Re-injuring Yourself All The Time? There Is A Hidden But Common Reason Why

This cause of injury is so common and yet most people are completely blind to it.

You see most people are not flexibility-wise balanced. One side of the body is usually tighter than the other. This happens due to many causes:

  • Individual’s occupation,
  • location where tension is carried,
  • effect of injuries
  • and many other reasons.

This imbalance if not focused on and taken into consideration, when training can be a reason why people get injured in the first place and then frequently re-injured.

There are three main ways how bilateral flexibility imbalance causes injury. Any of them may apply to you or perhaps all three.

  1. Playing catch up to the other side.

Imagine you are stretching your hamstrings. You did your left leg and then your right leg. Regardless of what stretching techniques you employ.

 This can be Passive Stretching, Zaichik Stretching Technique, PNF, yoga, pilates it does not matter. You notice that you can comfortably hold your left foot with your hands. The right foot however you have to struggle to wrap your fingers around.

Without realizing what are doing, you begin to pull your body forward, while stretching the tighter side. You want to have the same flexibility on your right (less flexible) side as you have on your left. However “forceful flexibility balancing” is not a good idea. 


Because of my specialization in flexibility, I have observed more students stretching than most people. After originally observing this phenomenon I would ask people; “Why are you pulling so hard into the stretch on this side?” the response: “Because my sides are not even and I want this to side to be as flexible as the other side”.

So by now you know what I am getting at here. The less flexible side will eventually get injured from over stretching. On a surface it seems that it will catch up, if you just stretch it more. After all you love your right and left side the same. You want to help the “tight” side. Truth is, you are not helping it.


Let it progress at it’s own pace. It will catch up, but it won’t catch up instantaneously, right there and then (because you decided that it should) and be “happy” about it.

You can over stretch it a few times and make it look like both sides are even, but eventually it will give.

You are probably asking, “so I should just accept that one side will be more flexible than the other”. The answer is no, your tight side will get there, but later.

  1. Bilateral exercise, without taking left-right difference into consideration.

Since we are talking about hamstrings lets stay with this muscle group for the second example. Imagine You perform a stiff legged dead lift. (This is an exercise where bending forward at the hips standing and coming back up against resistance.)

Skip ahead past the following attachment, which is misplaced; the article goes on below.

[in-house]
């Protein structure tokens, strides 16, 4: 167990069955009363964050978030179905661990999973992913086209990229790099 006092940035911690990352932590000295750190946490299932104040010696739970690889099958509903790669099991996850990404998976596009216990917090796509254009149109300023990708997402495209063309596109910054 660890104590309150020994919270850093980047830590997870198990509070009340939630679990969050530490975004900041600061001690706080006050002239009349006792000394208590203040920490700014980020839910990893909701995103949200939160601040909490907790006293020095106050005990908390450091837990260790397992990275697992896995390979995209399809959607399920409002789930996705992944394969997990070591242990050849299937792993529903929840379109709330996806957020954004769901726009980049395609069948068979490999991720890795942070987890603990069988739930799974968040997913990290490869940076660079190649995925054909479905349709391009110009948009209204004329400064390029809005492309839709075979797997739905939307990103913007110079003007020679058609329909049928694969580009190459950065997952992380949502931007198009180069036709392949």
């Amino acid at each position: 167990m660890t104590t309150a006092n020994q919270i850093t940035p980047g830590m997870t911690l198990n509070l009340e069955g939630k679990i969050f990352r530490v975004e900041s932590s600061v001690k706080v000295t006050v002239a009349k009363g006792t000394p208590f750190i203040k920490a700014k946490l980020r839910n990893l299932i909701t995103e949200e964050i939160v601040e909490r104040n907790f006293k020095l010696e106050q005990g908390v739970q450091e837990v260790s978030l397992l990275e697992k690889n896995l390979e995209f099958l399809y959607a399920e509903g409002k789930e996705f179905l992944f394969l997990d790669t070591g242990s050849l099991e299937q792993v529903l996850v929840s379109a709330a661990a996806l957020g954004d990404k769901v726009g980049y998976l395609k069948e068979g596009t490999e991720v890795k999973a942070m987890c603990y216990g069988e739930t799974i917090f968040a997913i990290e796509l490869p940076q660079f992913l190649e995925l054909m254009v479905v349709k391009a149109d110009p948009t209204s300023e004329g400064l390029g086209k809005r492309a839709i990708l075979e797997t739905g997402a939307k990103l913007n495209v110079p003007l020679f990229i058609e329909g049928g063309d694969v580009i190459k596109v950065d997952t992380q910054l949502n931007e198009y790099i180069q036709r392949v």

Your left hamstrings is more flexible. Right one is tighter. The end range should be dictated by the comfort of the right hamstring. If it’s not, the tighter muscle will get strained.

The mistake people make is to try to move into the range of the more flexible side. This puts the muscles of the tighter leg into the harms way. (P.S. The body can compensate and instead of the hamstrings the back can get injured).


Either do the exercises unilaterally and respect each sides range of motion or if doing bilaterally, stop when the tighter side is telling you to stop.

  1. Even skill execution expectation. This one is a combination of 1 and 2.

You do a skill or an exercise and not a stretch, but you do a unilateral skill, and try to forcefully even out the sides.

An example of the technique this mistake can be made in is Developpe forward or to the side in Dance or Front Kick in Martial arts.

Staying with previous example. Your left hamstrings is more flexible. Right one is tighter. The left foot comes up over your head when doing a developpe or a front kick, but the right leg only to your head level. Do you respect the difference? Unfortunately, most students and even teachers do not. The try to force the right side to do what the left side is doing.


Accept the imbalance and let each side progress at it’s own pace.

In Conclusion

  • Don’t be concerned about a slow progress of one side or the other. It only makes sense that the tighter side will be improving somewhat behind the more flexible side.  
  • Even if the rate of progress is the same, the flexible side will always lead and get to the goal faster.
  • Forcing the shorter side to catch up will only cause injury, which will slow down the progress. Listen to your body and your attentiveness will be handsomely rewarded.
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